Willis claims that his relatively free-range sows (confined in fields by electric fences) are nearly as productive. His animals get to roll in the mud. They do not fight and do not kill their piglets.

Yes, their meat ends up on the plate no matter how the animals are raised. But means matter as much as ends.

Kindness to animals is a mark of humanity.

Getting rid of sow crates is a good idea, and the sooner the better.

Isn’t it interesting that a short, 2 minute film that aired during the Grammy Awards was more immediately influential than an in-depth, 122 page investigative report commissioned by the Pew Charitable Trusts?

I think it speaks to our culture, and how we need to disseminate our Real Food message on a popular level. Films such as Food, Inc., Fresh, and Farmageddon certainly help, but apparently so do commercials! In fact, commercials may be even more effective.

Watch the Chipotle ad:

What are your thoughts? Do you think McDonald’s is porkwashing? Are you, like me, excited about the possibility of running highly visible ads tackling major issues like the labeling of GMOs, the over-use of antibiotics in industrial farming, and more?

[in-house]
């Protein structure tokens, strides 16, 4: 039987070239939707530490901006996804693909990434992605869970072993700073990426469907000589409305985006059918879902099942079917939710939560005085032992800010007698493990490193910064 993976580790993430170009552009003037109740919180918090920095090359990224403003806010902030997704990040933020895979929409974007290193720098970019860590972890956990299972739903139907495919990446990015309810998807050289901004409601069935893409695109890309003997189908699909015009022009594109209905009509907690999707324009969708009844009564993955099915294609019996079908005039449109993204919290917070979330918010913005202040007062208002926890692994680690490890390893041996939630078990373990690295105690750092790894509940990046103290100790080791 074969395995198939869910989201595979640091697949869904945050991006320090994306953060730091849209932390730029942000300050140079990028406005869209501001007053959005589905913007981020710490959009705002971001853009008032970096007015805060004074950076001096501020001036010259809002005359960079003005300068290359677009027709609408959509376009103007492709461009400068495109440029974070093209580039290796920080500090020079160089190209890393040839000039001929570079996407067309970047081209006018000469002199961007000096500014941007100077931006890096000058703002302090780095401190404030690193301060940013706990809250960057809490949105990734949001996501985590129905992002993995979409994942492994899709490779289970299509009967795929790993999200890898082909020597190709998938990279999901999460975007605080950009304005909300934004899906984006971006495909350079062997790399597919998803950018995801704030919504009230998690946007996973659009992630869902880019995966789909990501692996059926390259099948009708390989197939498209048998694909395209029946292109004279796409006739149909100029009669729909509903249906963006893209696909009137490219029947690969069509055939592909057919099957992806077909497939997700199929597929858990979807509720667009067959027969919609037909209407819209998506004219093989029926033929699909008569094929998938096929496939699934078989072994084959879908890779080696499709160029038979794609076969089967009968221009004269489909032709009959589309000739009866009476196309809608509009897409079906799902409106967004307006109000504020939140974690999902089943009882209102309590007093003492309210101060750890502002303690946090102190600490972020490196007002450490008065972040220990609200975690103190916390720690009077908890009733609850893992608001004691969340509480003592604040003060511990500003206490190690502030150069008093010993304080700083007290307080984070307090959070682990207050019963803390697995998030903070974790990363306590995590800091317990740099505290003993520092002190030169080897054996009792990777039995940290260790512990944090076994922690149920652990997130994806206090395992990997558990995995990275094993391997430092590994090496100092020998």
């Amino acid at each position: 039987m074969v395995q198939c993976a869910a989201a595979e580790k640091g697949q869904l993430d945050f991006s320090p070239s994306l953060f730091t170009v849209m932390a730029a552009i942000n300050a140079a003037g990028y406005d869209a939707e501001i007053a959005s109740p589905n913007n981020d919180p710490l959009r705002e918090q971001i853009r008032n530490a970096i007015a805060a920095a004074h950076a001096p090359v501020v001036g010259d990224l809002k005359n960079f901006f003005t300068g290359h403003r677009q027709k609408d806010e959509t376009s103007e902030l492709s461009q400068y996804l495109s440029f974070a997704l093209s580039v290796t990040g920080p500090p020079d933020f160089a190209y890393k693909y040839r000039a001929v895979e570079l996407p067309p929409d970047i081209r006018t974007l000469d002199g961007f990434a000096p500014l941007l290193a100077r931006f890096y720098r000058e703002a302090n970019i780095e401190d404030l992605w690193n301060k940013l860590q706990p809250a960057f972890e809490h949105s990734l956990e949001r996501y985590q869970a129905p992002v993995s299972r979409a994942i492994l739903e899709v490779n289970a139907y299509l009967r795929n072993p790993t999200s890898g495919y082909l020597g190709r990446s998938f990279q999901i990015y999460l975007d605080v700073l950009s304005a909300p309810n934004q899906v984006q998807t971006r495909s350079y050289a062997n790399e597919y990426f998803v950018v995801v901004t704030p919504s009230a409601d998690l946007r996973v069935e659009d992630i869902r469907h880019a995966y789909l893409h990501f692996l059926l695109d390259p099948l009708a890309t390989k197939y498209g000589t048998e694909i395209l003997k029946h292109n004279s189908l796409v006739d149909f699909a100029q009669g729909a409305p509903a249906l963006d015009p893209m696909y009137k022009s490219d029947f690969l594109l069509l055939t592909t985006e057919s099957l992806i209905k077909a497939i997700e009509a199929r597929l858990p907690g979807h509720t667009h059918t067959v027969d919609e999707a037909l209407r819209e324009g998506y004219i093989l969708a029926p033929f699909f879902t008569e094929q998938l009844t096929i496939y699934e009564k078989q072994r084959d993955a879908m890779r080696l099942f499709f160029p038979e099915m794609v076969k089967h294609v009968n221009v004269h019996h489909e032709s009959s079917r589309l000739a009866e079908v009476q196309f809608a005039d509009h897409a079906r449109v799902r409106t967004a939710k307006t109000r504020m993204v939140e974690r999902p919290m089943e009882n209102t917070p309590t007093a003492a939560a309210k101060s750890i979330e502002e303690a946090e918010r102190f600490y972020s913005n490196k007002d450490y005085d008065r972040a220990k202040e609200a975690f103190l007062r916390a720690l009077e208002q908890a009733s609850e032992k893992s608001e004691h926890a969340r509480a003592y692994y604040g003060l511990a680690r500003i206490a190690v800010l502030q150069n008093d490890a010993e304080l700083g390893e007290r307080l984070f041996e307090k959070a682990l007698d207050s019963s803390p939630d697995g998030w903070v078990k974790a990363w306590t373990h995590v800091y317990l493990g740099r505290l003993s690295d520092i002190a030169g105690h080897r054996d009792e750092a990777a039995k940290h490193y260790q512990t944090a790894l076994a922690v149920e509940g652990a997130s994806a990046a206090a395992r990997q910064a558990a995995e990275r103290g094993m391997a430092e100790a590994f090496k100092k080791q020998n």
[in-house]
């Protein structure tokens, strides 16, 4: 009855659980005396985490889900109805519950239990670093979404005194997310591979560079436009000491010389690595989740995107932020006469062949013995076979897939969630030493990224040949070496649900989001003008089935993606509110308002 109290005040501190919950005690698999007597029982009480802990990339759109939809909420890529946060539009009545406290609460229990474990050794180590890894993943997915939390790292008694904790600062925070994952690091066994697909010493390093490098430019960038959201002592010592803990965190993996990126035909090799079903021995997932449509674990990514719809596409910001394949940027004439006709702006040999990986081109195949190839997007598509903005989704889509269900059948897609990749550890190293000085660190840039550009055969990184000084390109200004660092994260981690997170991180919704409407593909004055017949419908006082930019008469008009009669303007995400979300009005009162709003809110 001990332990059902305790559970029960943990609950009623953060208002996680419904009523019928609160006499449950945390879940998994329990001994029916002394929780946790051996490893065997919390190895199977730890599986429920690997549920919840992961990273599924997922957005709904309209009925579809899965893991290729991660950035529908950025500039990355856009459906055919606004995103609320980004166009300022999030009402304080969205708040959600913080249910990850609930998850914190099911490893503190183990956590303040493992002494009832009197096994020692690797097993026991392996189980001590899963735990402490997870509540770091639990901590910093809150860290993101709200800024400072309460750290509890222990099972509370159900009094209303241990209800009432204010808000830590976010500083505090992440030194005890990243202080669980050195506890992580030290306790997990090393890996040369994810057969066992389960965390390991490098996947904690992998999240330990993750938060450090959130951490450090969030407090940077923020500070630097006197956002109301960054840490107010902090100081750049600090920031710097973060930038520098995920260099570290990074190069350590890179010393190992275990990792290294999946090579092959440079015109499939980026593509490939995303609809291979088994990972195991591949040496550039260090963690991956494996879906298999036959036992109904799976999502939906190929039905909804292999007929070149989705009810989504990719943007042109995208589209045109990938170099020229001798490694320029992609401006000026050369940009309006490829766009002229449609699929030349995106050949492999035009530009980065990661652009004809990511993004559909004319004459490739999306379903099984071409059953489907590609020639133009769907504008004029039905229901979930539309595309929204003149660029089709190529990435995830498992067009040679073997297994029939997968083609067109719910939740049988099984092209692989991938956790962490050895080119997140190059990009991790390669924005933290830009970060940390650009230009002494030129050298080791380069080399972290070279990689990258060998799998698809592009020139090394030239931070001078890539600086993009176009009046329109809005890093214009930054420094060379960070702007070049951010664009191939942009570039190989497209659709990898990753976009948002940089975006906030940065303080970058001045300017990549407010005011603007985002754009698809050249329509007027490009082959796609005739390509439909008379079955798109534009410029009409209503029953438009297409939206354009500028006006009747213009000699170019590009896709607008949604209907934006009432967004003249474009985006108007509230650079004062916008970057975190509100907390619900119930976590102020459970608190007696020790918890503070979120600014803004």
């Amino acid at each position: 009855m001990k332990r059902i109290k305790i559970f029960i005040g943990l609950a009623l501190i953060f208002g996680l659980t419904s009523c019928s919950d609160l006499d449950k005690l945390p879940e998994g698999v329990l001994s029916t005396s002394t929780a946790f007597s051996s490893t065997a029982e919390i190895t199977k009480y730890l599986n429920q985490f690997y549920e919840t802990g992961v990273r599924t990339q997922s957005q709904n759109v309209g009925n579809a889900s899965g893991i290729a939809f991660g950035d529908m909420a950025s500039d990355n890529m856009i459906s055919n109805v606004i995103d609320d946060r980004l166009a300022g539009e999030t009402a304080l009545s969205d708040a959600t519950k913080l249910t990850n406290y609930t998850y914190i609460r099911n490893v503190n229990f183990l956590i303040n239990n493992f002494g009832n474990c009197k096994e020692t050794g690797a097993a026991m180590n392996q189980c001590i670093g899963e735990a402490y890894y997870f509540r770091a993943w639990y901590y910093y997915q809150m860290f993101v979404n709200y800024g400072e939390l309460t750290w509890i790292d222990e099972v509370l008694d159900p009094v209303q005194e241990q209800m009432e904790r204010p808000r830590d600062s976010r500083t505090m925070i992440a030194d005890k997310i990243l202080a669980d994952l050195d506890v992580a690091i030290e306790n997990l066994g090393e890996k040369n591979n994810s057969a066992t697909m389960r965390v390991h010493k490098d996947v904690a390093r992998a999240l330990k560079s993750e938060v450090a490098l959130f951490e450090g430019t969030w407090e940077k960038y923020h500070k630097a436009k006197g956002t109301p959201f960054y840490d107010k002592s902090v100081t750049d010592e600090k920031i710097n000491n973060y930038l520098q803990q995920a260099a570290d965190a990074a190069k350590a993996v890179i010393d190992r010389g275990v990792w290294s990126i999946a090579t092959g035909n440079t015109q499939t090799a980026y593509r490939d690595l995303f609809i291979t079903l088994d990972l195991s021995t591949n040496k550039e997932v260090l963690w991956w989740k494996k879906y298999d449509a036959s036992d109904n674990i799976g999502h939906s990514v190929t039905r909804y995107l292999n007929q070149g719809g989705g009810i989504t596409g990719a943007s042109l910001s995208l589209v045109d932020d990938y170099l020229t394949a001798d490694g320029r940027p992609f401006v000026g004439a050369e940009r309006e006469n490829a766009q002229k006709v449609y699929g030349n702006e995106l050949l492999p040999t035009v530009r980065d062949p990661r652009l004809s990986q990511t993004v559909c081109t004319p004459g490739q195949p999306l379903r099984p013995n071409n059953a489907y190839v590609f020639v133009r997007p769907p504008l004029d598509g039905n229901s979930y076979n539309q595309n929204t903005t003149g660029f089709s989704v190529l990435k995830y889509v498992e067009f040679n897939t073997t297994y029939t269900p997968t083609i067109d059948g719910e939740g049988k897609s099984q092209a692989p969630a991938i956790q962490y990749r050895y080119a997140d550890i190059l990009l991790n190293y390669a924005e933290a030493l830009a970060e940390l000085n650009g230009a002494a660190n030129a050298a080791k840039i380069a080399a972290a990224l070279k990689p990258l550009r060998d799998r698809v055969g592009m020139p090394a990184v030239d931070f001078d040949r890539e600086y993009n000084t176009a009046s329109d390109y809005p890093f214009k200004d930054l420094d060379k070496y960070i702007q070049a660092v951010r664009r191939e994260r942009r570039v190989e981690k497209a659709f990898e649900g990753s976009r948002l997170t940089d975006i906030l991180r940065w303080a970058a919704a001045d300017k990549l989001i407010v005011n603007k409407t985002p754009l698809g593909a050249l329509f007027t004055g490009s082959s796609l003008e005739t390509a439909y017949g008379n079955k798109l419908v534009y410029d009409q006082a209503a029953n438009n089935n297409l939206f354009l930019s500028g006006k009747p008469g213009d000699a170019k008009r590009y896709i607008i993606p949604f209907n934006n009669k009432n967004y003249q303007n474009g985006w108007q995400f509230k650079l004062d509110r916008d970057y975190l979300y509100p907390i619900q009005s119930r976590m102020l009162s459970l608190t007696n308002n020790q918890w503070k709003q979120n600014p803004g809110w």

(top photo by caruba, lower photo by farm sanctuary)

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Comments

  1. Anna says

    Do you know if Chipotle’s claims of sourcing their meat from humanely raised animals is true? I and my husband have always enjoyed their food and are sad that there isn’t one in our city (Corpus Christi, TX).

    • KristenM says

      Anna — Nationwide, all of Chipotle’s pork is humanely raised. Various other locations have varying degrees of humanely raised chicken and beef. That’s because of the difficulty involved in finding a consistent, growing, and local supply for these meats. While some suppliers can provide Chipotle with *some* humanely raised meats, not many can supply it regularly and in the quantities necessary. The individual Chipotle location will disclose which of its meats are sourced well.

      • says

        Which is part of the problem. Chipotle wants to source specific cuts, at near market prices. Without a change in price or sourcing habits, it’s pork washing.

    • TxFarmGirl says